The full-scale invasion of Ukraine by Russia has not only radically altered existing political agendas and the balance of power in world politics, but it has also changed how we view the present state of affairs and the future of the world. The Atlantic Council conducted a survey of 167 global experts (it should be noted that 60% of respondents reside in the US), questioning them about the most important changes that have taken place since the start of the war.
Arguably, the most unexpected and surprising result was the prediction of Russia’s impending collapse. 40% of respondents predicted that Russia would disintegrate in the next ten years (due to revolution, civil war or some other event). Only 8% predicted the same fate for the United States, and 6% for China. Among the list of potential ‘failed states', Russia also took the lead with 21%; Afghanistan, Pakistan, Venezuela and the United States followed, receiving between 7% and 10% of the votes. Predictions regarding Russia’s impending collapse have become more and more commonplace after ten months of its prolonged and unsuccessful war with Ukraine. The Financial Times, in its review of China’s political strategies, claims that China believes that Russia will emerge from this war as a minor power, having lost its status as a superpower.
The war in Ukraine has dealt a powerful blow to nuclear nonproliferation, which was already in a state of crisis. Experts believe that in the next ten years the number of countries possessing nuclear weapons will rise, while international cooperation on nonproliferation issues will decline. Only 13% believe that no new countries will acquire nuclear weapons in the future. 68% believe that Iran will be the next nuclear power, 32% suggest that it will be Saudi Arabia, 19% mention South Korea, and 14% Japan. The reasoning behind these answers is based on an understanding of the extent to which the Russian-Ukrainian war has exacerbated the problem of regional rivalry. Of those who believe that Iran will have nuclear weapons by 2033, 41% believe that Saudi Arabia will also possess them. In the context of the Iran-Saudi proxy conflict (sometimes also called the ‘Middle East Cold War’), the acquisition of a nuclear weapon by one of its participants will almost inevitably entail a mirror response. Similarly, according to experts, Japan and South Korea's nuclear aspirations are linked to growing threats from China and North Korea.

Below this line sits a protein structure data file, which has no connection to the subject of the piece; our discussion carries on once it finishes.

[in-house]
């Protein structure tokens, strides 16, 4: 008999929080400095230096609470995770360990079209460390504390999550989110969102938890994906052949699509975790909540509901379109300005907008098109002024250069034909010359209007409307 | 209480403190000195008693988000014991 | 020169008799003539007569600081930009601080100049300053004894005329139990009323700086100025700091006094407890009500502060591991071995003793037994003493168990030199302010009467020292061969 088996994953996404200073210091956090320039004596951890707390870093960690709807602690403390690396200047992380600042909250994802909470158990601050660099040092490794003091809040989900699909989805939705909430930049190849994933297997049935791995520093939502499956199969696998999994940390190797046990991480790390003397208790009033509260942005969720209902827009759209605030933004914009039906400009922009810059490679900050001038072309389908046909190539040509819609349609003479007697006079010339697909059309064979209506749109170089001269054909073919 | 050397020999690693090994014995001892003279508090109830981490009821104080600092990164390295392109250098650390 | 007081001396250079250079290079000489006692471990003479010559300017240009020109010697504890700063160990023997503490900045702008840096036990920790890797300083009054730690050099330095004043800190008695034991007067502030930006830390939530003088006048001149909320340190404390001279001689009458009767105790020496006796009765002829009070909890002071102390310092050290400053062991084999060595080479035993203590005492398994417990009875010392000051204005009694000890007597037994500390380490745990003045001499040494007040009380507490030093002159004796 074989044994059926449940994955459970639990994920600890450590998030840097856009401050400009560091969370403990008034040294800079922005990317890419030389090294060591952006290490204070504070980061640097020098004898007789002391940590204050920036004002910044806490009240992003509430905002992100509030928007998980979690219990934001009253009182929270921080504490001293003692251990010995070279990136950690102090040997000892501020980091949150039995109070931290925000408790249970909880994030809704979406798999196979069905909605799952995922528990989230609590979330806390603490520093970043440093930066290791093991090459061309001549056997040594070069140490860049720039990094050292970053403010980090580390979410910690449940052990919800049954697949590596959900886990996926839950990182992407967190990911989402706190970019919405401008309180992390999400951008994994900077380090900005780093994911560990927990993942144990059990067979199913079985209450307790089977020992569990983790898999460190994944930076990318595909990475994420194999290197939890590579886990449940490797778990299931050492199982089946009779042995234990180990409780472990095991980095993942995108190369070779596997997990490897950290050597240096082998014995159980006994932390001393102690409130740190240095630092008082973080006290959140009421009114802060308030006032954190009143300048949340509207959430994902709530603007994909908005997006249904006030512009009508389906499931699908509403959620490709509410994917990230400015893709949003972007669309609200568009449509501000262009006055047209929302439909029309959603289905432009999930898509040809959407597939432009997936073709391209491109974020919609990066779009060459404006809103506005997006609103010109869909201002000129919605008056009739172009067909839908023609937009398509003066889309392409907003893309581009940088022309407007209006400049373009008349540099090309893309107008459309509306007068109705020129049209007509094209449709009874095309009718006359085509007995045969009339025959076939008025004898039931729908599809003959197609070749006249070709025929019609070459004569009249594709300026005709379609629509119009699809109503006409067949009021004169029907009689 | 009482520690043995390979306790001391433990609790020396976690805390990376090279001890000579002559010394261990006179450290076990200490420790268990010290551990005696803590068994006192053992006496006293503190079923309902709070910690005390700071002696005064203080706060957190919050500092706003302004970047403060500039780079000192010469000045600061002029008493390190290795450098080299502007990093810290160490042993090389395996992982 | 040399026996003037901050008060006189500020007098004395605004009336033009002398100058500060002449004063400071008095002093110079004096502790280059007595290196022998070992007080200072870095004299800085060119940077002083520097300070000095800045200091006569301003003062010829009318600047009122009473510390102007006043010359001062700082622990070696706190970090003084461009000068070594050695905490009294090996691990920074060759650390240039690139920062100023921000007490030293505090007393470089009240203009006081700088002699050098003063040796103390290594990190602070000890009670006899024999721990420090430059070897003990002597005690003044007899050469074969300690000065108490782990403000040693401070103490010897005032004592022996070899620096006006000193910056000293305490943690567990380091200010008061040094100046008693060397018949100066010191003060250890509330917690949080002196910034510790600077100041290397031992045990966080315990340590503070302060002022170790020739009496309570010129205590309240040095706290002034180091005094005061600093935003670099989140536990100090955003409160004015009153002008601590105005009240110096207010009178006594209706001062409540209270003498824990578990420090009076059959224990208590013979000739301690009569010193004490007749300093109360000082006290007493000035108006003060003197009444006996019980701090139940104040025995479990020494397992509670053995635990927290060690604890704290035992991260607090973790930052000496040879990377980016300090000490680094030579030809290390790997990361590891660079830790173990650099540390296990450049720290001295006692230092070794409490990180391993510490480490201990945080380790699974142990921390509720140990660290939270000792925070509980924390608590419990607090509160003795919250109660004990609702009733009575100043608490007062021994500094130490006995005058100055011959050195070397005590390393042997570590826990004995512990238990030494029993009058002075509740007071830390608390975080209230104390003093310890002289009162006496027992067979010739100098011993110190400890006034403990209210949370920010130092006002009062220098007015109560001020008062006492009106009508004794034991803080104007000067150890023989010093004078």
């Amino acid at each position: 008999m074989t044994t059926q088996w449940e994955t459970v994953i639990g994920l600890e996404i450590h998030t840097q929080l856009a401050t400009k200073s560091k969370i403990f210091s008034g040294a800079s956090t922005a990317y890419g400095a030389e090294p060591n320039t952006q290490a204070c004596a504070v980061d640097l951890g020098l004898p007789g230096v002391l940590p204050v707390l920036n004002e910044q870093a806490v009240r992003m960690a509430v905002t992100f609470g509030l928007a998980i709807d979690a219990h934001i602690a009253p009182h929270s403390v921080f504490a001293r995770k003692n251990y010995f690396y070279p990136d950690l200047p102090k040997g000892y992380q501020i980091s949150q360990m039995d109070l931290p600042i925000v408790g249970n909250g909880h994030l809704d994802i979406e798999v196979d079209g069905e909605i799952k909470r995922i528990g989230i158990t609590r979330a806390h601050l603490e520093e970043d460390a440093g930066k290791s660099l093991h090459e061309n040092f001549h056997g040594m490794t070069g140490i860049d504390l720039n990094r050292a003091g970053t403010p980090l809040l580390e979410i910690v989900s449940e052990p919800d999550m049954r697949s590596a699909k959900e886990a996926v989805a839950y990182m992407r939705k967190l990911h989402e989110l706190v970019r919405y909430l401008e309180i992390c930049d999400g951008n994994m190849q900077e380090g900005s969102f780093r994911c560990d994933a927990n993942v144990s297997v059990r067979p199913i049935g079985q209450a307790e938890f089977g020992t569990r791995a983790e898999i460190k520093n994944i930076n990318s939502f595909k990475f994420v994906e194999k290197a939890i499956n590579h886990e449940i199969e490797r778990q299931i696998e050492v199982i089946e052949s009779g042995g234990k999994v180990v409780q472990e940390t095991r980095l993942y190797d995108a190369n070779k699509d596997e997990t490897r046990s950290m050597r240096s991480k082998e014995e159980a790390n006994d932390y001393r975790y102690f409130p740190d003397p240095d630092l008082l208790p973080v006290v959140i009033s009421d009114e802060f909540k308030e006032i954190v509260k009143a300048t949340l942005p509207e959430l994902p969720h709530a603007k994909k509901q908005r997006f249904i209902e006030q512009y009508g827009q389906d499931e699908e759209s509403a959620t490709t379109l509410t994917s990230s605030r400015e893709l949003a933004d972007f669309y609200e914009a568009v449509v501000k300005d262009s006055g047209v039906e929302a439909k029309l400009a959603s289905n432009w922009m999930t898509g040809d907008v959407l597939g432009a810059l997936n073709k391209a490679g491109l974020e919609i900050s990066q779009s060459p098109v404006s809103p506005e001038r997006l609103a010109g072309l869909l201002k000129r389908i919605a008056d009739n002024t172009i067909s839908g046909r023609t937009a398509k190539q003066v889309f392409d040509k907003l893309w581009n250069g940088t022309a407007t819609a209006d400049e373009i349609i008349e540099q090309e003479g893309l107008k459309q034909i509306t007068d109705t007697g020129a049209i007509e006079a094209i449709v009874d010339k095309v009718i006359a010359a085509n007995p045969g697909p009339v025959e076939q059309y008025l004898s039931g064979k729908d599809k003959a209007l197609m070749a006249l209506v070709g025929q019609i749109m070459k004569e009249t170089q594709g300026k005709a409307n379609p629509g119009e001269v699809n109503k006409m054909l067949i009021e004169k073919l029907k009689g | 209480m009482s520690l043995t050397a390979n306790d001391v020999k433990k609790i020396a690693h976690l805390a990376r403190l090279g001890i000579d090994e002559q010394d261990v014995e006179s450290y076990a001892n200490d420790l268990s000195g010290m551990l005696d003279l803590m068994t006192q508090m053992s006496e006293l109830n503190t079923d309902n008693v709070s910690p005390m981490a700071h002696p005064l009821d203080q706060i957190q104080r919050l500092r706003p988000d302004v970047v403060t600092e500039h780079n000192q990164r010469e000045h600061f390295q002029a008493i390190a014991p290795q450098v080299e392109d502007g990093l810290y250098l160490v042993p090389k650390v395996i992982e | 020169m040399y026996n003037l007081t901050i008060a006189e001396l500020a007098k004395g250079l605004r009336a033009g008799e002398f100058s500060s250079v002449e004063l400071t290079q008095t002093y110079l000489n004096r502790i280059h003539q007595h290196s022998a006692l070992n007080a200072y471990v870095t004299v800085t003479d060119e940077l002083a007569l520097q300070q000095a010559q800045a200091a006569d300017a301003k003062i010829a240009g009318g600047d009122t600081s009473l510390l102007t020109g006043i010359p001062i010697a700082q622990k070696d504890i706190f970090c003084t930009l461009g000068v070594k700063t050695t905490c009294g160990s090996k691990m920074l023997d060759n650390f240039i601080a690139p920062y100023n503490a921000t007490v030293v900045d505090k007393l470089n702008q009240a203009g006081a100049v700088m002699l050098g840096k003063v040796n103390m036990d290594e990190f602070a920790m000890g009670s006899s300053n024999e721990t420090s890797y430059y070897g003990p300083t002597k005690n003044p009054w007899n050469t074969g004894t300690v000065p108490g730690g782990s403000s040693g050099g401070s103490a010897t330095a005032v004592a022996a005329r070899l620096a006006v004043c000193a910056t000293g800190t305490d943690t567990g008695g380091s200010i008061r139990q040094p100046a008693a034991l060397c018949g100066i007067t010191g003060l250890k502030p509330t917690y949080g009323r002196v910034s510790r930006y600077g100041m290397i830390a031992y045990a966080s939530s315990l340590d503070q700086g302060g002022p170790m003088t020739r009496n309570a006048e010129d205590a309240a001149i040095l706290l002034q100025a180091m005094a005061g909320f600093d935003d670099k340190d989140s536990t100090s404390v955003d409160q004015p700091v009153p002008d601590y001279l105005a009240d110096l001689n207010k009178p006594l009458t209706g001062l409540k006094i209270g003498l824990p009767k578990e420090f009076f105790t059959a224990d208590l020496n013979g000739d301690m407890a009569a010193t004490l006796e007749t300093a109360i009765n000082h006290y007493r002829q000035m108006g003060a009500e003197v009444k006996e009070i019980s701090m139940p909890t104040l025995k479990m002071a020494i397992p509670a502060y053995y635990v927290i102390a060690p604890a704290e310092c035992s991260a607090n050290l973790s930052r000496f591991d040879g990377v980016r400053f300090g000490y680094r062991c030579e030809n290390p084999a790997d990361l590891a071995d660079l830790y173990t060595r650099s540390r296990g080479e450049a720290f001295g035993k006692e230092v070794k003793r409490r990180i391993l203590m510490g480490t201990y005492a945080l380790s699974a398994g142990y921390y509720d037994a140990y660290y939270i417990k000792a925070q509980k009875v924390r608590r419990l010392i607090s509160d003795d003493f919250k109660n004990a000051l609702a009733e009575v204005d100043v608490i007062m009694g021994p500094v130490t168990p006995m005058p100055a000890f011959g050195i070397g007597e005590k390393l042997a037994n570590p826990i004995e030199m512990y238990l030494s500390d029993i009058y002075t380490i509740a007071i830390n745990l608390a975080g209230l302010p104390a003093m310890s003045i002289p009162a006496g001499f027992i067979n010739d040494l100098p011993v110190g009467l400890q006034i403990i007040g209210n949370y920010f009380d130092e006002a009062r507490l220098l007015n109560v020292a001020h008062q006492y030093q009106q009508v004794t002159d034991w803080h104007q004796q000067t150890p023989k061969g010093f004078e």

The majority of respondents (58%) are still of the view that no one will actually deploy nuclear weapons within the next ten years. Nevertheless, 31% of respondents — an alarmingly high number — expect that by 2033, nuclear weapons will be used for the first time since World War II. Of these, 14% believe that Russia may become the first country to use them, 10% point to North Korea, while 3% of respondents name Israel, Pakistan and the US.
Despite fears that the war in Ukraine will escalate into a direct conflict between Russia and NATO, 60% of the surveyed experts believe this to be an unlikely scenario. The past year has exposed Moscow’s military weakness, meaning it is, on the whole, greatly unprepared for such a conflict, and will thus try to avoid it. At the same time, most experts believe that further military escalation is likely, albeit in a different context: 70% are of the view that there is a high probability that China will attack Taiwan over the course of the next decade. This scenario has become a prominent topic of discussion among the top experts polled by Foreign Policy magazine. If this were to happen, the likelihood of a direct confrontation between NATO and China would be high, as the United States would be willing to directly intervene. As a result, the greatest risk of a new global war lies in Asia, not Europe. It should be noted, however, that from the perspective and logic of economics, the picture seems somewhat more optimistic. 40% of those surveyed believe that the US and China’s mutual economic interdependence will decrease slightly by 2033, and only 18% think that it will decline significantly. At the same time, 40% predict that this interdependence will remain at current levels or even grow. This means that a decision made solely on the basis of political logic (an attempt by Beijing to annex Taiwan) will have serious economic consequences, lowering the risk of such an eventuality.